In the late 1990s, when Target asked Isaac Mizrahi to create an affordable fashion line for its stores across the country, Mizrahi balked.

“It was a very scary thing,” the designer recalled. “Halston was my idol at the time, and he had failed,” he said of the notoriously ill-fated partnership between the American couturier and J.C. Penney more than a decade earlier.

But Mizrahi swallowed his misgivings long enough to whip up a collection of buttery coats, crisp blazers and colorful dresses that would become the first in a series of Target’s democratically conceived Design for All fashion collaborations.

That program — its subsequent partnerships included Missoni, Anna Sui, Alexander McQueen, Jason Wu, Zac Posen, Stephen Burrows, Rodarte and their sought-after like — was, in a sense, the granddaddy of the modern drop.

The parallels are striking. Target’s product releases, most with a housefly’s life span, stoked the kind of get-it-while-you-can acquisitive frenzy that has been mirrored more recently at Supreme and Adidas and other street wear brands.

Lines formed outside Target stores, and, in at least one instance, the company’s website crashed. Sold out within days or even hours, those wares were snapped up for resale on eBay at prices inaccessible to the very shoppers Target initially hoped to lure.

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John Zolidis, an analyst with Quo Vadis Capital, a research and investment firm, recalled the chaotic scene that followed the company’s 2011 Missoni collaboration. “I remember walking into the store and seeing the product sold out completely,” Zolidis said. “The fixtures were ravaged by the customers, and people were complaining online that they didn’t get to buy. In some ways, it was considered a debacle.”

In retrospect, it was a smash, earning the store the affectionate sobriquet Tar-Jay and spawning similar pop-up partnerships at H&M, Kohl’s and other mass-market chains.

Streetwear, for its part, has stepped up the pace, its drops occurring weekly, not annually or seasonally, and focused on goods with a shelf life of no more than a day and prices that could strain the most lavish budget. To compare Target’s program with contemporary drops may seem a stretch.

“But the fact that we are talking about it in the context of Supreme shows that Target is doing something right,” Zolidis said. “If you’re a big-box store selling groceries and diapers, and you can bring people in for designer goods at low prices in a limited-edition environment, that’s a coup.”

Now Target is angling to repeat that success. On Sept. 14, the company will reissue 300 pieces from those original collaborations in a splashy Design for All 20th-anniversary celebration (stores open at normal times; the online launch time has not been announced).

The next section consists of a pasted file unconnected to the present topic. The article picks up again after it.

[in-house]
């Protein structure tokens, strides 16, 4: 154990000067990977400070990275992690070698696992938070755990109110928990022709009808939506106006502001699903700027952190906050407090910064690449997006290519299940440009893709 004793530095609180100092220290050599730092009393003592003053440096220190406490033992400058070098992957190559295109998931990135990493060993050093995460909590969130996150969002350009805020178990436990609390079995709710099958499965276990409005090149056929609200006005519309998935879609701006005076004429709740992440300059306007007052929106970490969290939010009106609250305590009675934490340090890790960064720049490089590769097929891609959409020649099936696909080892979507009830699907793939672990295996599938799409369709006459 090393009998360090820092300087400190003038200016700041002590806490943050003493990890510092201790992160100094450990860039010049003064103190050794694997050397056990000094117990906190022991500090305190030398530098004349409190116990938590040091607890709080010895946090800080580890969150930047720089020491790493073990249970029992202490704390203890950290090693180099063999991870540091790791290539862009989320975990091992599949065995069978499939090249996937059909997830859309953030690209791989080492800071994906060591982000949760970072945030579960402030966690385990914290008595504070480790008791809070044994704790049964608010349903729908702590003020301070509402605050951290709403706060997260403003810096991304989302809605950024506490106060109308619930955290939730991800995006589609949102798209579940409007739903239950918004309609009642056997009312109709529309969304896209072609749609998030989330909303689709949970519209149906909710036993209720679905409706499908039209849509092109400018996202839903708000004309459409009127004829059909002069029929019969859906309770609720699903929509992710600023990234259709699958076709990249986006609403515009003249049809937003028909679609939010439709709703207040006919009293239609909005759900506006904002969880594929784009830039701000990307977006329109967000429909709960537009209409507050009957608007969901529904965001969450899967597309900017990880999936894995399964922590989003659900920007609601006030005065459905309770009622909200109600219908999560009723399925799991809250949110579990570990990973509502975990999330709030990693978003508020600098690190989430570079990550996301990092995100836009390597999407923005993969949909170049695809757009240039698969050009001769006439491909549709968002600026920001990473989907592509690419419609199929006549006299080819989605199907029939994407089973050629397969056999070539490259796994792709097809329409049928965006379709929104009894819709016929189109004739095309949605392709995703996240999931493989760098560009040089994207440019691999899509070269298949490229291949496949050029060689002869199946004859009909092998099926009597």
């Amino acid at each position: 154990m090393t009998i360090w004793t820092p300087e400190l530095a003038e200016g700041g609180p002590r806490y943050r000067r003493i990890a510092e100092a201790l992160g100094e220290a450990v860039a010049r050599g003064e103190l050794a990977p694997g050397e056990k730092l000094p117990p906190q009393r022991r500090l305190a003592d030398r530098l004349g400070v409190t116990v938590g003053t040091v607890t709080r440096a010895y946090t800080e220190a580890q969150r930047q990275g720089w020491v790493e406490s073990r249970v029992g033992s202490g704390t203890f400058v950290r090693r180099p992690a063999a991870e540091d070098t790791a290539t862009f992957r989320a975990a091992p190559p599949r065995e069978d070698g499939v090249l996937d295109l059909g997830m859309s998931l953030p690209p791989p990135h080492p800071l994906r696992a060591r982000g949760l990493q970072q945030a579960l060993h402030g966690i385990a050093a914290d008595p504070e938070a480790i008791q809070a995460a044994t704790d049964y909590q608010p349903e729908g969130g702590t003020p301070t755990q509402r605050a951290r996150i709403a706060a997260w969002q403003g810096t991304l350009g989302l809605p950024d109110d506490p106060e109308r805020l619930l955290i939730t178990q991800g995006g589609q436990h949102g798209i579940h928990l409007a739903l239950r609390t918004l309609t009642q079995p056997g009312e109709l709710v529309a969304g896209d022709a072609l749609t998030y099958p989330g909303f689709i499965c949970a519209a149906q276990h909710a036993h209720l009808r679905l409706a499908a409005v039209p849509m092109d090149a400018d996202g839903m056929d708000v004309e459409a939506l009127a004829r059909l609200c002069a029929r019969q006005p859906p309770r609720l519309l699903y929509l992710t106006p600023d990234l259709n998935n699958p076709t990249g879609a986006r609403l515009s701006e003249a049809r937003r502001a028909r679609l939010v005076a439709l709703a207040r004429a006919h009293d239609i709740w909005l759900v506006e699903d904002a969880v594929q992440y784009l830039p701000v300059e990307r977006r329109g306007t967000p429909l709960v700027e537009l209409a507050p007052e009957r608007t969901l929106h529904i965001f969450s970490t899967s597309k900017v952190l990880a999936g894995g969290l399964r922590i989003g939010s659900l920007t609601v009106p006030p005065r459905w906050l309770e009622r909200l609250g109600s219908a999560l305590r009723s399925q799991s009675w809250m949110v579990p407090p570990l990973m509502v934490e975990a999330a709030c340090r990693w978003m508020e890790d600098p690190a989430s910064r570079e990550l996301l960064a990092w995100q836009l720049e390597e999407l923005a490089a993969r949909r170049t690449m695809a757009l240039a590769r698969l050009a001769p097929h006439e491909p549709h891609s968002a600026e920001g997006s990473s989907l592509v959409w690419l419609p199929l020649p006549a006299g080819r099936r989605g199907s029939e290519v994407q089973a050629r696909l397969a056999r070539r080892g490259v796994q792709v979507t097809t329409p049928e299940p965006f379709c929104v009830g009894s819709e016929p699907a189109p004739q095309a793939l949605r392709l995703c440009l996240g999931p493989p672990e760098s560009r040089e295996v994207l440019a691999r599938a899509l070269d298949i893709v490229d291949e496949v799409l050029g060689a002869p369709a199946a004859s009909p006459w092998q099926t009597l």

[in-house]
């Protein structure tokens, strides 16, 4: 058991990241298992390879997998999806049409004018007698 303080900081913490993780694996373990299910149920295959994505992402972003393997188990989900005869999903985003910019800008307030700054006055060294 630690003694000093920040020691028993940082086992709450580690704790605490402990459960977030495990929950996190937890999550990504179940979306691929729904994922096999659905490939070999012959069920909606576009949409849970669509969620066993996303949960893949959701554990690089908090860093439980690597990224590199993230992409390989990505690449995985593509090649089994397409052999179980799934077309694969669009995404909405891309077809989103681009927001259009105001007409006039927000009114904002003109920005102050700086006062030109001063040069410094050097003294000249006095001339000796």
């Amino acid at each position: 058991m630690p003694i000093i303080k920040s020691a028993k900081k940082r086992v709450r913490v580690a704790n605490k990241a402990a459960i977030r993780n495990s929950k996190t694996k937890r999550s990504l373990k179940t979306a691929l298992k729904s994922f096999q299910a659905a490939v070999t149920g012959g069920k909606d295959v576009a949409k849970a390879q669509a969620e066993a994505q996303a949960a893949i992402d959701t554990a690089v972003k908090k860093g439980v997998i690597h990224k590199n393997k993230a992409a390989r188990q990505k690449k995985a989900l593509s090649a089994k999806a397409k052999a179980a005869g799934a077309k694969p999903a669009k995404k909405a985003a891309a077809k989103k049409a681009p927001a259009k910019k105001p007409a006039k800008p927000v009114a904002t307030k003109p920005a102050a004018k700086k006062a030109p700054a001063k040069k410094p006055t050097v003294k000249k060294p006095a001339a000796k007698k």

Clothing, accessories and home decor pieces that Target will be reissuing Saturday as part of its Design for All 20th-anniversary celebration. (Target)
Clothing, accessories and home decor pieces that Target will be reissuing Saturday as part of its Design for All 20th-anniversary celebration. (Target)

That announcement, I confess, lit a fire under me. Within hours, I was hustling to my storage unit, tearing through the racks and ripping open boxes to unearth the Missoni tank top I’d snapped up the first time around, and, along with it, a muted, floral-pattern Thakoon coatdress — still timely, still cool, I could hope.

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Will other shoppers share that impulse? Hard to say. Target’s success, now as it was the first time around, will be largely a matter of timing.

A couple of decades ago, when the company announced its original collaborations, the moment was ripe. Mizrahi recalled glancing out the window of Da Silvano in New York, then a Greenwich Village magnet for high-profile diners. “Up rolled a big Ford SUV and out came the Miller sisters,” he said.

That the duty-free heiresses, the cream of young society, were climbing out of an SUV, not a Mercedes limousine, was a tell. “It signaled a cultural sea change,” Mizrahi said. “Now it was cool to drive around town in an SUV and pick up fashion trophies at a big-box store.”

Target’s initiative conferred cool on designers as well, shifting the perception that they were too fancy or too haughty to care about their less affluent fans. It also made hash of old rules.

“Back in the day, there were really defined parameters of what a designer could or could not do in terms of pricing,” Wu said.

But Target broke the mold. “Selling fashion at affordable prices became acceptable, especially in the eyes of the fashion world, which can be rather closed off at times,” he said. “Suddenly selling to a mass audience became something we all wanted to do. There was a kind of prestige in it.”

Now, though, at a moment when high fashion-mass retail collaborations of the type pioneered by Target have lost steam, with artists and athletes supplanting designers in newer retail relationships — think Kaws and Roger Federer at Uniqlo — Target’s high-low revival may seem counterintuitive. The company is betting, nonetheless, that its cheap and chic concept still has legs, clearly hoping its throwbacks will mine a vein of consumer sentimentality.

“People still remember Missoni, all the hype and the excitement of that collaboration,” said Rick Gomez, chief marketing officer of Target. “We are tapping into all those great nostalgic feelings.”

From time to time, Wu is tickled to spy one of his Target originals being worn around Manhattan. “Just the other day I saw a young woman walking in Tribeca in my pink dress with a black collar and yellow, black and white stripes,” he said. “It was inspiring. It brought back a great time.”